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Cancer charity criticises UK cancer delays and calls for “immediate action”

A recent analysis by Macmillan Cancer Support has found that 180,000 people waited “too long” for diagnosis tests or to start treatment across the UK over the last 10 years.

The charity has now called for “immediate action” to address waiting time performance.

Recent Research

Macmillan came to the figure after analysing data on cancer waiting time targets across the UK since 2014 and concluded that UK cancer care is in “crisis”, and that performance against Government-set cancer waiting times targets fell to the worst level on record in 2022 in all four UK nations.

A similar survey of almost 2,500 adults in the UK who have had a cancer diagnosis in the last 10 years, conducted by YouGov on behalf of the charity, found that 556 had experienced a delay to treatment and diagnosis.

Among those surveyed, 23% said the delay had seen their symptoms get worse or made their cancer ‘incurable’ or otherwise led to them having ‘fewer treatment options’.

The importance of early diagnosis

One of the most important aspects of treating cancer effectively is early diagnosis and intervention.

Cancer waiting time performance in England has steeply declined in recent years as the NHS has struggled to keep pace with the number of people presenting with potential symptoms of the disease and to swiftly treat those people who have received a diagnosis of cancer within agreed waiting times.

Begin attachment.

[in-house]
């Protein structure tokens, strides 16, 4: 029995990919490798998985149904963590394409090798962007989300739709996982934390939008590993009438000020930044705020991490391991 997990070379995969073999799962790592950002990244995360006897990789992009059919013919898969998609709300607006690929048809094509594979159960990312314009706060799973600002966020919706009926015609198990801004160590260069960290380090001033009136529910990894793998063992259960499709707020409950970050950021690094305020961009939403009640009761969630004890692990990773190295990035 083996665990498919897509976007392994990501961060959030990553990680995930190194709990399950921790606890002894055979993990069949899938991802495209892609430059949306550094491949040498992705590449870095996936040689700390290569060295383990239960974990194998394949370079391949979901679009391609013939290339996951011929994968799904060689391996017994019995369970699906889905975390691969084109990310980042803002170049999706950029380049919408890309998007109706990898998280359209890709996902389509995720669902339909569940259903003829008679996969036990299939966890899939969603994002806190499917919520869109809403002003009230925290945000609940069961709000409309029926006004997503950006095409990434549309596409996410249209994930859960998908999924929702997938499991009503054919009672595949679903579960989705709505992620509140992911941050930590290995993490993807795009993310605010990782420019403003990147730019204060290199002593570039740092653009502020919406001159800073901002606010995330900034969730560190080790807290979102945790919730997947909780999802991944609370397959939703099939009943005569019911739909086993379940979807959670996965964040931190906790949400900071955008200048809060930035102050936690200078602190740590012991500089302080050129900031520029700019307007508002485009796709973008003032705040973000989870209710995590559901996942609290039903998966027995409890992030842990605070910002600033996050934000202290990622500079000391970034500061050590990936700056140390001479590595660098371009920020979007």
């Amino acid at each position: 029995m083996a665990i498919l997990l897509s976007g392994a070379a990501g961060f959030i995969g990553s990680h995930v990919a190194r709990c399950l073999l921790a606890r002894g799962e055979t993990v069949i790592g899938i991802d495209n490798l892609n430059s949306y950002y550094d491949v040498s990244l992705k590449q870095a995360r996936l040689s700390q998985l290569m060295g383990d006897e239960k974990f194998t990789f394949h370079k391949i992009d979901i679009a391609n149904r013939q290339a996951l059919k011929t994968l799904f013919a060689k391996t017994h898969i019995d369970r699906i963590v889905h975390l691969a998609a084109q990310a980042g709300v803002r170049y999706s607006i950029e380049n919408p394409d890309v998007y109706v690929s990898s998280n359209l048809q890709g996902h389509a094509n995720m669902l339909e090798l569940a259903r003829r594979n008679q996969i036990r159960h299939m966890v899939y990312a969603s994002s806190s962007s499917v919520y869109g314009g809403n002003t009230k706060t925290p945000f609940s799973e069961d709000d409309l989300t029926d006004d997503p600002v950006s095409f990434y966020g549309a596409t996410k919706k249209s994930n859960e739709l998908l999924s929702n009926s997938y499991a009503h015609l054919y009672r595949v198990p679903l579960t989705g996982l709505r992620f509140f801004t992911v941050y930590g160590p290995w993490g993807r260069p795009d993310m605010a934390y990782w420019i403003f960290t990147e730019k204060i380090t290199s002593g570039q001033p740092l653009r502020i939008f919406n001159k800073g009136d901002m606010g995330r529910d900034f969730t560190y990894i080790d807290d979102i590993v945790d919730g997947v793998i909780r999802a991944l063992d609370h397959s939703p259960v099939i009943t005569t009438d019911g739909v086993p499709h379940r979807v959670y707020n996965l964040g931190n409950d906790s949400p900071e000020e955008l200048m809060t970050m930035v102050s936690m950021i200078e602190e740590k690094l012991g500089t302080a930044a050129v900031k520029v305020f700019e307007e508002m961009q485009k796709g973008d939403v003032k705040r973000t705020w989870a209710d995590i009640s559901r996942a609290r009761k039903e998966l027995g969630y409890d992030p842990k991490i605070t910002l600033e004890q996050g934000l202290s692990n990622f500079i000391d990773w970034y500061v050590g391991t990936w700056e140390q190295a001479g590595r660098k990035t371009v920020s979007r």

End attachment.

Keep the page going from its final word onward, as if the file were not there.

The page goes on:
Gemma Peters, Chief Executive of MacMillan has said “Every single person who has faced a worse outcome from their cancer diagnosis because of delays will know the devastating impact that waiting has had on their lives, from the burden of anxiety that their cancer is growing and for many the devastating news that their cancer is now incurable. This is categorically unacceptable and entirely avoidable.”

Several factors have contributed to the decline in waiting time performance, with delays in diagnosis and treatment exacerbated by a growing population and changing demography which is seeing extra demand from an ageing population to access early investigation and treatment. Key personnel shortages within the NHS, such as specialist nurses and radiologists, have also contributed towards poor performance within UK nations.

Wales recorded its worst ever cancer waiting times in January whereas in Scotland just 71% of patients are starting their treatment on time. In Northern Ireland the situation is even more stark, with just 38.6% of people beginning treatment when they should have.

Regrettably, in my role as a medical negligence expert, I often see cases in which clients have experienced delays in diagnosis of cancer and the consequences this can have, including reduced life expectancy and missed opportunities to undergo less invasive treatment. Unfortunately, the current strain being placed on both the NHS and primary care services is likely to mean many patients will continue to face unacceptable waiting times before receiving a diagnosis and accessing the treatment they require.

Find out more about Irwin Mitchell's expertise in supporting people and families affected by cancer by visiting our dedicated cancer claims section.

At least 100,000 of those 180,000 people have seen their symptoms worsen, or their cancer progress or their chances reduce of successfully being treated because they have had to wait.”